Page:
Exercises with JML and ESC/Java2

Taxpayer exercise

Part 1

Download the file Taxpayer.java. This Java class is used in an information system at the tax office to record information about persons. The tax office wants to ensure that the following properties hold:
  1. Persons are either male or female.
  2. Persons can only marry to people of the opposite sex. (A bit outdated maybe, but makes for interesting properties to specify).
  3. A very obvious property, but easy to overlook: if person x is married to person y, then person should of course also be married, and to person x.
Your assignment is to
  1. add invariants to the code below to express the properties mentioned above, in JML syntax, plus any other sensible properties you can think of;
  2. use ESC/Java2 to detect possible violations, which are reported as warnings
  3. for the Java methods that ESC/Java2 complains about fix this, by
    1. correcting the code, or
    2. adding a (sensible) precondition for the method, using a JML requires clause, or
    3. sometimes, adding an invariant to record another property can help in verification.
Hints In the end, ESC/Java2 should run without any complaints on the annotated code, meaning that it has succeeded in verifying that the code meets the formal specification.

JML syntax

Below the syntax for Java and JML logical connectives, in order of decreasing precedence:

logical connective    Java/JML syntax
not !
equality ==
inquality !=
conjunction (and) &&
disjunction (or) ||
implication ==> , <==
(in)equivalence <==> , <=!=>
In addition to this, you can use standard Java syntax, so you can say things such as

  this.spouse != null ==>
    (this.spouse.spouse.isFemale ==> this.isFemale)
Of course, you can write spouse instead of this.spouse, leaving this implicit. Note that in Java, as in most programming languages, references such as the spouse field, can be null. Often fields should not be null under certain circumstances, which can be expressed by an invariant of the form
 //@ invariant  .... ==> spouse !=null;
Often arguments of method should not be null, which can be expressed by a precondition of the form
 //@ requires new_spouse != null;
 void marry (Taxpayer new_spouse) {

Part 2

The tax system uses an income tax allowance (in Dutch: belastingvrije voet):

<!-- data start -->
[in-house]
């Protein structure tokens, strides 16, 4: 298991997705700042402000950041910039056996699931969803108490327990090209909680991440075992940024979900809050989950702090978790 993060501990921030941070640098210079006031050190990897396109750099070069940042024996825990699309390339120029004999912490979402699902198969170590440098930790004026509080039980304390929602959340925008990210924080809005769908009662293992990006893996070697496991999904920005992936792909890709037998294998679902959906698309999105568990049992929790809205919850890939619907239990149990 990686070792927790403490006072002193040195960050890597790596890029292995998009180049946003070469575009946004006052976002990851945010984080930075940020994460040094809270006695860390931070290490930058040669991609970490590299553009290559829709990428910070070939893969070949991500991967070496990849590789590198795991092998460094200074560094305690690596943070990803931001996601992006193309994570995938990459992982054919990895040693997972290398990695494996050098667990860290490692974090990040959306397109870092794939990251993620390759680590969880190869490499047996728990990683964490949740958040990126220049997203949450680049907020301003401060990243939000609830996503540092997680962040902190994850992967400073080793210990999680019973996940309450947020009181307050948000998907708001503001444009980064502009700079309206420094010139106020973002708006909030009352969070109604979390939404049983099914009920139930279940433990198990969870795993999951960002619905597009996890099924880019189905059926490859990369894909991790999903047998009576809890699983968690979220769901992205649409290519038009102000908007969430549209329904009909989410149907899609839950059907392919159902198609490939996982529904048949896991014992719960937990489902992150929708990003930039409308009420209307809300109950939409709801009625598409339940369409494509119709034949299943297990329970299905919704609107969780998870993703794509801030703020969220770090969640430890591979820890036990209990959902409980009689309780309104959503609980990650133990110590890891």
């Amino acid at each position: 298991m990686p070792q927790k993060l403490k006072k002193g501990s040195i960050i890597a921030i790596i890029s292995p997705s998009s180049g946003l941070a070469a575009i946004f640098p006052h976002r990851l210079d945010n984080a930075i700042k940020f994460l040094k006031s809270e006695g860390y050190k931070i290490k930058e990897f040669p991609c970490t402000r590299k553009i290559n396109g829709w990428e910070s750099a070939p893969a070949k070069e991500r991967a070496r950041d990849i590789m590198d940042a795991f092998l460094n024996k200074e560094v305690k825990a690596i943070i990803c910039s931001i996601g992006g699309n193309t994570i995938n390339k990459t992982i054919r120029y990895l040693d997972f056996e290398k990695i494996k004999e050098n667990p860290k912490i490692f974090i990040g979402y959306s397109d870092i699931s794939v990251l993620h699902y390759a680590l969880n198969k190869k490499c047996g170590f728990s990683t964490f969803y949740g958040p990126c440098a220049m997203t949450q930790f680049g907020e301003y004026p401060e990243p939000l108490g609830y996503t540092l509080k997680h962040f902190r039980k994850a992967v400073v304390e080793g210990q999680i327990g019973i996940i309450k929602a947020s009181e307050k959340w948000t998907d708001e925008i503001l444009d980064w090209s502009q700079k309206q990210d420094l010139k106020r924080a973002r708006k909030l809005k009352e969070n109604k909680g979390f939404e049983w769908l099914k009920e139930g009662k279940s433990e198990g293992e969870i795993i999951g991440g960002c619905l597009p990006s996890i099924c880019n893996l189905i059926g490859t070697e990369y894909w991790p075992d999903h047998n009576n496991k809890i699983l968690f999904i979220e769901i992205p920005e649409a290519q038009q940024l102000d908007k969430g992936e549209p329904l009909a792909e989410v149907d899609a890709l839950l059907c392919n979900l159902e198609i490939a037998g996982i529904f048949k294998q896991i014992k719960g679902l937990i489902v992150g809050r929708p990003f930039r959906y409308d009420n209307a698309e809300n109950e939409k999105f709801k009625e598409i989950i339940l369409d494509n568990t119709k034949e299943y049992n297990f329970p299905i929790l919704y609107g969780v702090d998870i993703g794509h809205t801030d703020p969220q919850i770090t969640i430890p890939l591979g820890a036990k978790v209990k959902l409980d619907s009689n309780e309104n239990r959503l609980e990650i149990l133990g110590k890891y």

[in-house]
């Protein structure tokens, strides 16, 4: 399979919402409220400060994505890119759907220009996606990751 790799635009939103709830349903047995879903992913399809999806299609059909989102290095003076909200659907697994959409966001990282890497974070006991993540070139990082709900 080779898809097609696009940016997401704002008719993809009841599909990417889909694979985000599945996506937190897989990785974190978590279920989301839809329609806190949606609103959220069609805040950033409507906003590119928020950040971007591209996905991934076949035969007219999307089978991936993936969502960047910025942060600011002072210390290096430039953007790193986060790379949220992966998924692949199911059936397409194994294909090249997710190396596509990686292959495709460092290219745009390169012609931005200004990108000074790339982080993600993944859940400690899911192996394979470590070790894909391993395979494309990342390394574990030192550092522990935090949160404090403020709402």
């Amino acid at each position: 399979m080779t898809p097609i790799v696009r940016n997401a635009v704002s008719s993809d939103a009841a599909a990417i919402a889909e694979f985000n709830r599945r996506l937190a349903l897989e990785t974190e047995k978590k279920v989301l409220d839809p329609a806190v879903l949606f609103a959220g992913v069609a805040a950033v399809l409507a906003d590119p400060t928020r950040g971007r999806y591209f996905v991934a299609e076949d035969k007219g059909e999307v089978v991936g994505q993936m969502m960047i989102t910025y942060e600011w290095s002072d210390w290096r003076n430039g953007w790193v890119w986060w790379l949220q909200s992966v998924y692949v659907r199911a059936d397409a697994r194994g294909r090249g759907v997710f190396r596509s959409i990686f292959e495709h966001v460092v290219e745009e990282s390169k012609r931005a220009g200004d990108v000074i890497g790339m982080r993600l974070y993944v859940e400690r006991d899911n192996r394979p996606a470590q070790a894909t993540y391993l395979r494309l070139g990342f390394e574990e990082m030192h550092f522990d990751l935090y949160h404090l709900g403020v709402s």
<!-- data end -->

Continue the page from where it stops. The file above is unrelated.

1. Every person has an income tax allowance, over which means they do not have to pay tax over the first part of their income. There is a default tax allowance of 5000.
  2. Married persons can pool their tax allowance, as long as the sum of their tax allowances remains the same. For example, the wife could have a tax allowance of 10000, and the husband a tax allowance of 0.
Add invariants that express these constraints, and if necessary fix/improve the code to ensure that they are not violated.

Part 3

The new government introduces a measure that people aged 65 and over have a higher tax allowance, of 7000. The rules for pooling tax allowances remain the same.

Add invariants that express these constraints, and if necessary fix/improve the code to ensure that they are not violated.

Part 4

WARNING: things may get a bit hairy here, so don't be too depressed if you don't manage to finish this.

The minister for Jeugd en Gezin, André Rouvoet, introduces a new tax measure giving anyone with underage children an additional tax allowance of 1000 euro.

The taxpayer class is extended with an additional field to keep track of the youngest child

   Taxpayer youngestChild;    // youngest child of this person
and the following three lines are added to the constructor
   Taxpayer(boolean jongetje, Taxpayer mum, Taxpayer dad) {
      youngestChild = null;        // NEW
      mum.youngestChild = this;    // NEW
      dad.youngestChild = this;    // NEW

Add the three lines above to your code, add invariant(s) to express the new government policy above, and re-run ESC/Java2 and fix the code to ensure that it is not violated.

General hints

Some hints to keep you out of trouble with the tool: